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Clean energy race falls to states, private sector as Congress puts up roadblocks

Apr 17, 2011|
The race to build a cleanenergy economy in the U.S. has run into roadblocks on Capitol Hill, leaving states and the private sector with little federal support as they try to transform this vision into reality.  To the dismay of environmentalists, efforts to pass new energy policies that would spur investments in wind, solar and other renewable sources of power have been stymied in Washington.
More recently, the Environmental Protection Agency’s authority to regulate greenhouse gas emissions has come under attack in Congress. And though President Barack Obama in March called for a one-third
reduction in U.S. oil imports by 2025, he offered few specifics on how the country would achieve that goal.
The gridlock and uncertainty are already having an impact. The U.S. ranked third in the world in attracting clean energy investments last year, trailing China and Germany, according to a report released last month from the Pew Charitable Trusts, a nonprofit public policy organization. In 2009, the U.S. was second.  “Overall, it is clear that the center of gravity for clean energy investment is shifting from the West (Europe and the U. S.) to the East (China, India and other Asian nations),” the authors of the report wrote.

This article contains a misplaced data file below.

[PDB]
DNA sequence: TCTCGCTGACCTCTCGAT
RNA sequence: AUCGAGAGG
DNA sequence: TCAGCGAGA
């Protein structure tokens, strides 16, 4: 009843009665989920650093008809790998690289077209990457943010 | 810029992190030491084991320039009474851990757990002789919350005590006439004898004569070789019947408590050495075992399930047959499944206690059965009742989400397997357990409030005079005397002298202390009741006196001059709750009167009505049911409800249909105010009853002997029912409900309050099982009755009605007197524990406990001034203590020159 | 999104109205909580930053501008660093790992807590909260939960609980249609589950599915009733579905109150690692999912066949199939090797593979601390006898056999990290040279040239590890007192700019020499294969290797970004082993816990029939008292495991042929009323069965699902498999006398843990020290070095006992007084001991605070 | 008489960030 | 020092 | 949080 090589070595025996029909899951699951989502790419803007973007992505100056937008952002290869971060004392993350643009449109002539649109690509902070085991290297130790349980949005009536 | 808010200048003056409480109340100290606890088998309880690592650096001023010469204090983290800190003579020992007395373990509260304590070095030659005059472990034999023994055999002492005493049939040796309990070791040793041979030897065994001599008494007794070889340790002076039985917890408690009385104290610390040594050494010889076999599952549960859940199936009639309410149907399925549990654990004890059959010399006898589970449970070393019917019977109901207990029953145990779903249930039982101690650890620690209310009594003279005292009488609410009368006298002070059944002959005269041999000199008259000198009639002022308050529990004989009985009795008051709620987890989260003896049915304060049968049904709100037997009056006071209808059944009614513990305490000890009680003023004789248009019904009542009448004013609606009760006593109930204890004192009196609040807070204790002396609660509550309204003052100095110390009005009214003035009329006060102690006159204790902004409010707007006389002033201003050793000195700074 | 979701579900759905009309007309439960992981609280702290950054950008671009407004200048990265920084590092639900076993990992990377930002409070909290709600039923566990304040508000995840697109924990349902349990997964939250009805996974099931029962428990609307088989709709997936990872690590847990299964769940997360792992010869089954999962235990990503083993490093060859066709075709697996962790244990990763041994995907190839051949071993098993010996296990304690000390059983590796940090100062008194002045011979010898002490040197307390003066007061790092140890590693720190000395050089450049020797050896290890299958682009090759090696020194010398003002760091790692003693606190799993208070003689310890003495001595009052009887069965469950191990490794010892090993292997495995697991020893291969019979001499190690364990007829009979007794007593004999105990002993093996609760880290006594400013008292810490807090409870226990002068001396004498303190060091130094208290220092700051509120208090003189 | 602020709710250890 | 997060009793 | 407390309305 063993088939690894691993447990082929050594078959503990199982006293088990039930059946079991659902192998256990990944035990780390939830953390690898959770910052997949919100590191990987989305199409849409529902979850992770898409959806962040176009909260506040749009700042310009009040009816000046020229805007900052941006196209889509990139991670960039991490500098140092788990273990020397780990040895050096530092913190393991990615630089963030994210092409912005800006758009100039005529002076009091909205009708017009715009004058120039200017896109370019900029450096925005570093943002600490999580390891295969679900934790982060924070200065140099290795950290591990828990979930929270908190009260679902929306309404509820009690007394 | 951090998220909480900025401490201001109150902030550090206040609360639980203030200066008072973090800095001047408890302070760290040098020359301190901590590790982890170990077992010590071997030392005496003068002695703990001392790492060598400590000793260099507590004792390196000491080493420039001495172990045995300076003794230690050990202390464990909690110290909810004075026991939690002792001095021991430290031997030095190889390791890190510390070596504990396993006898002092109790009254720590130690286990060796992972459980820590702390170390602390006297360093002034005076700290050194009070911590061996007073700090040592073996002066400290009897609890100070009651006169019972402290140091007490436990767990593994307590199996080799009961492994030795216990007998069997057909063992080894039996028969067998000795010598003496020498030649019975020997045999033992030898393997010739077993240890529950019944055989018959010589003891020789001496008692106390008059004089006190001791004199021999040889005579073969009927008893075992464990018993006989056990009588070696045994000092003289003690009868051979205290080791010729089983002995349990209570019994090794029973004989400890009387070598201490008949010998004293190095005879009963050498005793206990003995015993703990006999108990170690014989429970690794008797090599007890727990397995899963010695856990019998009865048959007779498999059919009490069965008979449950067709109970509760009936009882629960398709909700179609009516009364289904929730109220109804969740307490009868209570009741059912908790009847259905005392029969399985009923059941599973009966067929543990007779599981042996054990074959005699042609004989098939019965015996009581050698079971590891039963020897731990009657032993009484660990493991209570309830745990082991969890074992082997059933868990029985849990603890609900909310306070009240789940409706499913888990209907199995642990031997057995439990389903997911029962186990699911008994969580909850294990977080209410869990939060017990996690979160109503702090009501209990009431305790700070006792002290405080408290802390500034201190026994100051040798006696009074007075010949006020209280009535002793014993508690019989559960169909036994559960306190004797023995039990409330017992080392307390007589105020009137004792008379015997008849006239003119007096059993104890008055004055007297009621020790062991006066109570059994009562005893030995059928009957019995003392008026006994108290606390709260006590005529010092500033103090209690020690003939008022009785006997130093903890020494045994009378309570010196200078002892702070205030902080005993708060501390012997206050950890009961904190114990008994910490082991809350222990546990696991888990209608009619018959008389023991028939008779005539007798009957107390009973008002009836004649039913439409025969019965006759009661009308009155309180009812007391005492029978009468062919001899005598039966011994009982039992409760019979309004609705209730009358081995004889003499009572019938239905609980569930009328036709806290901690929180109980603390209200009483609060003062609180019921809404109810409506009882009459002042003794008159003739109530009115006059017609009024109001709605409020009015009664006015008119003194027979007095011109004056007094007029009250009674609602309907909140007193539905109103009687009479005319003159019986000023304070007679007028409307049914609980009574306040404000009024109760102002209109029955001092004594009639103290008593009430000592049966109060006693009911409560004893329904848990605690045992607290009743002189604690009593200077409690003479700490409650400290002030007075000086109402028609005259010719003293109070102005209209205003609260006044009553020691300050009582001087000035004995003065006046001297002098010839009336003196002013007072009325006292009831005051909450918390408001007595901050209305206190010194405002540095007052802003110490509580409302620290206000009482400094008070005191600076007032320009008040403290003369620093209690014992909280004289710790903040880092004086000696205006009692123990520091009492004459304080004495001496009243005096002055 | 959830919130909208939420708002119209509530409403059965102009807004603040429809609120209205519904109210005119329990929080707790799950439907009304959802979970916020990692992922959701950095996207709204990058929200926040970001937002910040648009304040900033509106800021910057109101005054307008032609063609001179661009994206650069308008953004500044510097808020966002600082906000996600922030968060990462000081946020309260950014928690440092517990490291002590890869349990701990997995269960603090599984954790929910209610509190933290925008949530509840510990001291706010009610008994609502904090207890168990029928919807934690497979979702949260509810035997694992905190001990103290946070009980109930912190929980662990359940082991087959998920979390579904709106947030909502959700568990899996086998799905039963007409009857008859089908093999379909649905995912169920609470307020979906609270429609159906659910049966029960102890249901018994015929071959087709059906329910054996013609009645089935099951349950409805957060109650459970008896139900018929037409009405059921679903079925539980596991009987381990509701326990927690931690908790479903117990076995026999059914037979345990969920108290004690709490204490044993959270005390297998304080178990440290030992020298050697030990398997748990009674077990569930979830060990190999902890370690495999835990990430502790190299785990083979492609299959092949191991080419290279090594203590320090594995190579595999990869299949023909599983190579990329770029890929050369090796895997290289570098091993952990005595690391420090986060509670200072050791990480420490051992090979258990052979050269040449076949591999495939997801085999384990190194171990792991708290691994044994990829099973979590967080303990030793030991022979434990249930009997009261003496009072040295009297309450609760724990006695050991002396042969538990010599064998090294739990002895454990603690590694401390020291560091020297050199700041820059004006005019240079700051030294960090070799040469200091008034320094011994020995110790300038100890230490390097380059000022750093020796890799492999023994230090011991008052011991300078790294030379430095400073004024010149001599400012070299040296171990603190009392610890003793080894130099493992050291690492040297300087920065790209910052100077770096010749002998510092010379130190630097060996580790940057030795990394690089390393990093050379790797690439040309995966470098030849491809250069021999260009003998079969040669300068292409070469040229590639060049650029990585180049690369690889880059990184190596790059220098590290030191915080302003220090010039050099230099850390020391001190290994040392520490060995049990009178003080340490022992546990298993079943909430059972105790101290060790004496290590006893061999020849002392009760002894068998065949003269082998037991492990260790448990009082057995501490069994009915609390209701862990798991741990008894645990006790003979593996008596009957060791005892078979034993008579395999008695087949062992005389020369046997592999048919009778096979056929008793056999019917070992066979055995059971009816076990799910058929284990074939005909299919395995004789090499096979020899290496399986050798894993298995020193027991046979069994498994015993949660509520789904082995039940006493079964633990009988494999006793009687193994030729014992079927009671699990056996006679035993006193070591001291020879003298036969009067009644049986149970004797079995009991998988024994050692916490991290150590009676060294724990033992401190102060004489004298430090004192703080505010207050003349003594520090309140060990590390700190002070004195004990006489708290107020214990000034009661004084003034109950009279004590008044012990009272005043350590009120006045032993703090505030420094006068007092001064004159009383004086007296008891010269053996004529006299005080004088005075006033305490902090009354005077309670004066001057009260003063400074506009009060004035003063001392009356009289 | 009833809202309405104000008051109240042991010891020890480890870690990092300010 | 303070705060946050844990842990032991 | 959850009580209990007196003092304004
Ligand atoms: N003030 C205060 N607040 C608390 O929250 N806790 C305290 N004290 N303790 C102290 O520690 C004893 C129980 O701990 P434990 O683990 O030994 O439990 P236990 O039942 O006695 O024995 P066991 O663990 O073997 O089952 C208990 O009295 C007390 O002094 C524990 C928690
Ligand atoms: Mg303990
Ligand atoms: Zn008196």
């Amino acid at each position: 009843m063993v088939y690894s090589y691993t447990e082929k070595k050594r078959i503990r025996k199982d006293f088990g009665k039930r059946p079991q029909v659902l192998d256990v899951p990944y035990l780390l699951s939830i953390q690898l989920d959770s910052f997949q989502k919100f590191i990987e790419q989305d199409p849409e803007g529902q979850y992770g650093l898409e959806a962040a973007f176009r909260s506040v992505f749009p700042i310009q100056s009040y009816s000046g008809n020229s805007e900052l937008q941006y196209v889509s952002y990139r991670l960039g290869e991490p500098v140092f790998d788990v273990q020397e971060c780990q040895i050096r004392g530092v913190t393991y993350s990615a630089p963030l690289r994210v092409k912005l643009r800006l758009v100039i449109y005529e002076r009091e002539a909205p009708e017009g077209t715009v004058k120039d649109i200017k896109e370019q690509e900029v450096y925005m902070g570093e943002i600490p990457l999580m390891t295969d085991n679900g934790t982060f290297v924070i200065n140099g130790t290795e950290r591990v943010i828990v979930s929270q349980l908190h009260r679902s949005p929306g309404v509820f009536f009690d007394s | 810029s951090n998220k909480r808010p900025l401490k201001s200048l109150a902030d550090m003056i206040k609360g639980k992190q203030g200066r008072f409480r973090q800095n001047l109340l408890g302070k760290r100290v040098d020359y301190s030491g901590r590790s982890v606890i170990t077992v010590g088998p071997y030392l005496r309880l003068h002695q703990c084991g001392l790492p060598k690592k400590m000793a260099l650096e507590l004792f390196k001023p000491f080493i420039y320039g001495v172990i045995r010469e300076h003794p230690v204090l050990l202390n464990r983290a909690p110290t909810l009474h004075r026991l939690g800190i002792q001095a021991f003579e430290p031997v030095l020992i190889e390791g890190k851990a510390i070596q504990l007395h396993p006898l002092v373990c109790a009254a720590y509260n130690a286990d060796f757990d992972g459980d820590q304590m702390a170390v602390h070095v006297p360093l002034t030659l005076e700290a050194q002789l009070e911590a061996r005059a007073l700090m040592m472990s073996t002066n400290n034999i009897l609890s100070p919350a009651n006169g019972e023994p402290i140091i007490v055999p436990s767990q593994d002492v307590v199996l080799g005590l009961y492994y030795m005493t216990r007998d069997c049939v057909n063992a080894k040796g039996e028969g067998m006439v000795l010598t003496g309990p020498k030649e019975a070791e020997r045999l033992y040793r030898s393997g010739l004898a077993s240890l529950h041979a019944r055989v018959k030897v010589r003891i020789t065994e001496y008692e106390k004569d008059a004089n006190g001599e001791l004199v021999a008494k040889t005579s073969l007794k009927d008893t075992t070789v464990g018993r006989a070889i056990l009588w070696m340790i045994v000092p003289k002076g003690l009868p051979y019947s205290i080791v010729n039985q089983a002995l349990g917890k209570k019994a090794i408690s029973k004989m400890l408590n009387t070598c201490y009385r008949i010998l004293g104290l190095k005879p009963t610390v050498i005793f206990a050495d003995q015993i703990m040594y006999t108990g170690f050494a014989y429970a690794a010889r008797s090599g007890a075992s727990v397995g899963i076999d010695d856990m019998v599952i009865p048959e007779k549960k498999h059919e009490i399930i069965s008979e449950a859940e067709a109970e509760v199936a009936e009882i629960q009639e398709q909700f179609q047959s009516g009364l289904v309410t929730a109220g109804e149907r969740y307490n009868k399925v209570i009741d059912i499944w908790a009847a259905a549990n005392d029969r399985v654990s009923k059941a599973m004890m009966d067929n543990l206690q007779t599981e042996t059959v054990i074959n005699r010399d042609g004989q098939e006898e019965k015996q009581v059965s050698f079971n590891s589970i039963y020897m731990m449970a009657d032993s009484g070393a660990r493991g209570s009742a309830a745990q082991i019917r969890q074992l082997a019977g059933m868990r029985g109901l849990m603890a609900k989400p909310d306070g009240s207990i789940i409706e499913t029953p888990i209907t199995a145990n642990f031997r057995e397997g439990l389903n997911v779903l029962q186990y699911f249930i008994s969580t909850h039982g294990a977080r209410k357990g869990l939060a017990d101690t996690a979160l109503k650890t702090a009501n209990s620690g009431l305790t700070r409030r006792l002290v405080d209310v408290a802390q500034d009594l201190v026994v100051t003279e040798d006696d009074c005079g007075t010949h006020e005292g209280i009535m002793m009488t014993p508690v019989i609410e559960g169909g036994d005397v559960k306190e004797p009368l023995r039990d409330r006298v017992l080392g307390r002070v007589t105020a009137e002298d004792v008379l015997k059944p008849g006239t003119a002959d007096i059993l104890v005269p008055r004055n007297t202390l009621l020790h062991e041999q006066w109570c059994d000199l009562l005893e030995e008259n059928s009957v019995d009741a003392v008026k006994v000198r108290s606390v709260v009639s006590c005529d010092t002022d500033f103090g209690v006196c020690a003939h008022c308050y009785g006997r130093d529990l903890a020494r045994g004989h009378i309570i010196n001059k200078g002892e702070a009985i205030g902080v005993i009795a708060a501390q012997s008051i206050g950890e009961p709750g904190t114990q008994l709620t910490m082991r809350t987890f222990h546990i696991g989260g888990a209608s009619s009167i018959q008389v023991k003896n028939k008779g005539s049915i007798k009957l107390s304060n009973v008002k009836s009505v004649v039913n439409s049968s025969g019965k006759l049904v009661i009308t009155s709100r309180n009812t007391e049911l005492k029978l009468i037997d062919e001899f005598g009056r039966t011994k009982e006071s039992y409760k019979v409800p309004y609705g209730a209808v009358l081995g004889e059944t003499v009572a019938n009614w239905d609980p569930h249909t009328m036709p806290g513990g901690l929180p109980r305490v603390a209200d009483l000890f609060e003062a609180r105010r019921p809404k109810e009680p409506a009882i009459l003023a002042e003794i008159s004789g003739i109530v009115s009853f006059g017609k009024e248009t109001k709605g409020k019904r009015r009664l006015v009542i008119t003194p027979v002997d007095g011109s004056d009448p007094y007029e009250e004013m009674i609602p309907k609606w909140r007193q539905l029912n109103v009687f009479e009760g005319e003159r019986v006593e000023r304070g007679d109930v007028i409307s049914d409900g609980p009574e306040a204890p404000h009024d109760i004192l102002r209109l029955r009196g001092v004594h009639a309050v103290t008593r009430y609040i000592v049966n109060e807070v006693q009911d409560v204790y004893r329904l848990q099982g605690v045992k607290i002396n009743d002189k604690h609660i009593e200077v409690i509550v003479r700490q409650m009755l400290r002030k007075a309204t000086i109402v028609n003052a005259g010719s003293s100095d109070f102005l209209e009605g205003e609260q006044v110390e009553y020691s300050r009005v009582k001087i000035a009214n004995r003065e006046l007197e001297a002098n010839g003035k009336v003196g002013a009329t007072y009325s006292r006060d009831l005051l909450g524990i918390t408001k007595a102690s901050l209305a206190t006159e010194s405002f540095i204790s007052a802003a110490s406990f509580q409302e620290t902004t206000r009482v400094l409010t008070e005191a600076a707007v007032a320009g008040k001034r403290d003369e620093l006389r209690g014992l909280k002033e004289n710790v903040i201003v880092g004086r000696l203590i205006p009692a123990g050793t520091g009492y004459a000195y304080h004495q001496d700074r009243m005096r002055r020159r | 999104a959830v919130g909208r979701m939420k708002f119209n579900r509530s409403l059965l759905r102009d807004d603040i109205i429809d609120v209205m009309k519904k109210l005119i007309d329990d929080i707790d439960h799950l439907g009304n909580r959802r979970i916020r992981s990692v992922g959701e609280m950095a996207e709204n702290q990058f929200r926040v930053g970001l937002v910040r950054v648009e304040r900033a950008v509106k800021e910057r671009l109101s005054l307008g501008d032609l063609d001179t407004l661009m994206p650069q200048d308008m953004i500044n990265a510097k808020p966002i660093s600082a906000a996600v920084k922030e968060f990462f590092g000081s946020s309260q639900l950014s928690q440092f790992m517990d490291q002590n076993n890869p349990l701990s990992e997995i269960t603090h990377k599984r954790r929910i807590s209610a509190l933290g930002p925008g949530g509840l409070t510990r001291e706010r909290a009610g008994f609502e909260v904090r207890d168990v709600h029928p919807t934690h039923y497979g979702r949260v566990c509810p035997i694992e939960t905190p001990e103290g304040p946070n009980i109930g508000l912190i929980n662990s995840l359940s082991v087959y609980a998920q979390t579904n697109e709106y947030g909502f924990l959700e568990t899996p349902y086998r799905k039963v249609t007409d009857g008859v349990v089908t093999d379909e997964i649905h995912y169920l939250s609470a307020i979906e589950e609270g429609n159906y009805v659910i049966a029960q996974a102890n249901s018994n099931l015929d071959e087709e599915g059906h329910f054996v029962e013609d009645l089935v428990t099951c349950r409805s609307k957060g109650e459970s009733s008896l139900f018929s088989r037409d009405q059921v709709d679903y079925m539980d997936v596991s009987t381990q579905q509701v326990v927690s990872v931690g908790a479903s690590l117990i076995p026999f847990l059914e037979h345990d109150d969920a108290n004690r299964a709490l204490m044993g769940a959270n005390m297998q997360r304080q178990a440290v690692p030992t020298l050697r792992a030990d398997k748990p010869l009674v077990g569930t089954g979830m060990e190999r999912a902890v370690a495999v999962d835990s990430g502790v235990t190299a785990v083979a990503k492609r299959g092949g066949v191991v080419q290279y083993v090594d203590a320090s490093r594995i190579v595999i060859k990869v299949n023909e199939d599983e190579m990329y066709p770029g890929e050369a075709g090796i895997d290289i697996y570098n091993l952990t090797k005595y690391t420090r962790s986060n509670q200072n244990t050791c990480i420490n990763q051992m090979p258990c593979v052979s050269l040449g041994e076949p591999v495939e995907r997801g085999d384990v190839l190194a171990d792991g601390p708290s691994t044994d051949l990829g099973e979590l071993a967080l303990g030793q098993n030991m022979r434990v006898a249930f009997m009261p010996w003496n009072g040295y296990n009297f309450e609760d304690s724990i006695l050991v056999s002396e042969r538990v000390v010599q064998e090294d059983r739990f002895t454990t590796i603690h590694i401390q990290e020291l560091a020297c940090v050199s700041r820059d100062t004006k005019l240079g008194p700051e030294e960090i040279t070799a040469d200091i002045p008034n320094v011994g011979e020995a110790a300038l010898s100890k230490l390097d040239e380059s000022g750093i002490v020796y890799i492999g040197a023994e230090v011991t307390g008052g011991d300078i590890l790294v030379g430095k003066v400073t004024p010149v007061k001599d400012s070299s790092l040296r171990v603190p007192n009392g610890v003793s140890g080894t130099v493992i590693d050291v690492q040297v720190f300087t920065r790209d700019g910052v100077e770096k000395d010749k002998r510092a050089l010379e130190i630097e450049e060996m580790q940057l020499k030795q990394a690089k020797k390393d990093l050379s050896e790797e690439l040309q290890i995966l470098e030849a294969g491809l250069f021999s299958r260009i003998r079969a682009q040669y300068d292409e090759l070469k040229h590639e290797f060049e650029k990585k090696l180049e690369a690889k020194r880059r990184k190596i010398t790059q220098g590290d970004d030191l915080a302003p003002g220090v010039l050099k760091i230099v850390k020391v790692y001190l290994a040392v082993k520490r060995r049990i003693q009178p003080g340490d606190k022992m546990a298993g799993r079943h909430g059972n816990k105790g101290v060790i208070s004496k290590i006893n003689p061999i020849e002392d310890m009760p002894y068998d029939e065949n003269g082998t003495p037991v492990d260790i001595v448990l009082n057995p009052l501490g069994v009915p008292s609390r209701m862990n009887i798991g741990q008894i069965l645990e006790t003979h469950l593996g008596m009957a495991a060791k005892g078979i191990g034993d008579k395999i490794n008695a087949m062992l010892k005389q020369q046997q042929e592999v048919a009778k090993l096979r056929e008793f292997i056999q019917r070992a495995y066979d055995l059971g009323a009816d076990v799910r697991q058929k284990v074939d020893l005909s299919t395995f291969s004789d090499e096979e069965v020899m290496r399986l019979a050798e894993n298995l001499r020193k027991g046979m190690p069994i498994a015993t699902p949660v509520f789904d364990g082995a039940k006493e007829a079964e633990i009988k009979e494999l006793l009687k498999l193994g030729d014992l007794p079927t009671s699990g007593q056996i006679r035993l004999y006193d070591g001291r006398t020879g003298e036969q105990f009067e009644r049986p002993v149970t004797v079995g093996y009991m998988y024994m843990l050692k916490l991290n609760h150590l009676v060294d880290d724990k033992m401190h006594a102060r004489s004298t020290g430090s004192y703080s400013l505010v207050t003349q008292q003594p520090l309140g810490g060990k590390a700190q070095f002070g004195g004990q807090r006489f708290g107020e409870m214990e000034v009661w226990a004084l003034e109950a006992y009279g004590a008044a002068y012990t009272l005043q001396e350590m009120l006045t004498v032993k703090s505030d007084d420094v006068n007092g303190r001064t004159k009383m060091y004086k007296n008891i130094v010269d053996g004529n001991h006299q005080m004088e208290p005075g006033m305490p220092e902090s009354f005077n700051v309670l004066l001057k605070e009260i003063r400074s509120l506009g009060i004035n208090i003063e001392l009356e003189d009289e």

David Foster, executive director for the BlueGreen Alliance, a partnership of 10 labor unions and four environmental organizations focused on creating green jobs, said that the longer the U.S. waits to make policy changes, the more the country will lag behind others.
“On a global level, the evolution toward a clean energy economy is well under way,” he said. “It is unfortunate that the United States is falling behind.”
Still, many of the biggest venture capital deals in the U.S. last year involved clean technology companies, according to the National Venture Capital Association. In addition, technological advances are lowering the costs of renewable power, making it more attractive for consumers and businesses. And many states, with California in the forefront, are pursuing a variety of green initiatives.
“The states have taken the lead in terms of energy policy,” said Skip Pruss, former director of the Michigan Department of Energy, Labor & Economic Growth who is now a principal at 5 Lakes Energy, a clean energy consulting firm in Lansing.
In Michigan, the alternative energy industry is waiting to see whether Gov. Rick Snyder will make clean tech investments a top priority. His predecessor, Jennifer Granholm, helped put Michigan on the
green map, using tax incentives and grants to lure billions in investments by advanced battery manufacturers and dozens of suppliers of solar panels and wind turbine parts.
The Michigan Economic Development Corp. is in the process of determining its strategy for the industry. “Stay tuned,” said agency spokesman Michael Shore.
Contact Katherine Yung: 313-222-8763